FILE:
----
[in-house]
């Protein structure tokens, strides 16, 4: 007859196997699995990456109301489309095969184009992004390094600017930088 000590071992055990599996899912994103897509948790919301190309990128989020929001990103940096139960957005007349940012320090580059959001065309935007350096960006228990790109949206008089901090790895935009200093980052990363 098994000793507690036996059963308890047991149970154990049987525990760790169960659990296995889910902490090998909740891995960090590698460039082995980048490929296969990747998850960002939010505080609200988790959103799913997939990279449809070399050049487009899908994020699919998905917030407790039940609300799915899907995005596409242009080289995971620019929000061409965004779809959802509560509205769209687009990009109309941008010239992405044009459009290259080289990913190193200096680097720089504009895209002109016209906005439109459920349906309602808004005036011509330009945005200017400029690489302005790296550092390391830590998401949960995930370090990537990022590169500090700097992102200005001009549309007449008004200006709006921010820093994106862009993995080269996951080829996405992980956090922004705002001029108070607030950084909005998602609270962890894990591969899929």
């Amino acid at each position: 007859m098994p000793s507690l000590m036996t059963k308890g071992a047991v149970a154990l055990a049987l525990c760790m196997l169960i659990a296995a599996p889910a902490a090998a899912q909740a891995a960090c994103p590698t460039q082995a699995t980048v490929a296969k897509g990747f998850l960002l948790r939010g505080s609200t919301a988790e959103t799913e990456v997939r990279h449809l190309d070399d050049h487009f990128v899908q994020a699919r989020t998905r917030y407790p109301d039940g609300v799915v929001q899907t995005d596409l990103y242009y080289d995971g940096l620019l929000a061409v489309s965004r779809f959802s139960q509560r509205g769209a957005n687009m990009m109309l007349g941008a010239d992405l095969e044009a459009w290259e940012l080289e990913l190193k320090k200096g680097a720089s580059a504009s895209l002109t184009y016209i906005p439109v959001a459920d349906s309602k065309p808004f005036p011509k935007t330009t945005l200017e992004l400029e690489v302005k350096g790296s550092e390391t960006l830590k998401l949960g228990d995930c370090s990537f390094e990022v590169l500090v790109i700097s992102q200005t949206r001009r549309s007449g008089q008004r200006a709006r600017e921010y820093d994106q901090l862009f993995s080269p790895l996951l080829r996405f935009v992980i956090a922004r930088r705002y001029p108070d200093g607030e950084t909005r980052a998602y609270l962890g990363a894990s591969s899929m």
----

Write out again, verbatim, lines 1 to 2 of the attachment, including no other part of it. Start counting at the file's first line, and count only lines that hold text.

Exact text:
[in-house]
């Protein structure tokens, strides 16, 4: 007859196997699995990456109301489309095969184009992004390094600017930088 000590071992055990599996899912994103897509948790919301190309990128989020929001990103940096139960957005007349940012320090580059959001065309935007350096960006228990790109949206008089901090790895935009200093980052990363 098994000793507690036996059963308890047991149970154990049987525990760790169960659990296995889910902490090998909740891995960090590698460039082995980048490929296969990747998850960002939010505080609200988790959103799913997939990279449809070399050049487009899908994020699919998905917030407790039940609300799915899907995005596409242009080289995971620019929000061409965004779809959802509560509205769209687009990009109309941008010239992405044009459009290259080289990913190193200096680097720089504009895209002109016209906005439109459920349906309602808004005036011509330009945005200017400029690489302005790296550092390391830590998401949960995930370090990537990022590169500090700097992102200005001009549309007449008004200006709006921010820093994106862009993995080269996951080829996405992980956090922004705002001029108070607030950084909005998602609270962890894990591969899929």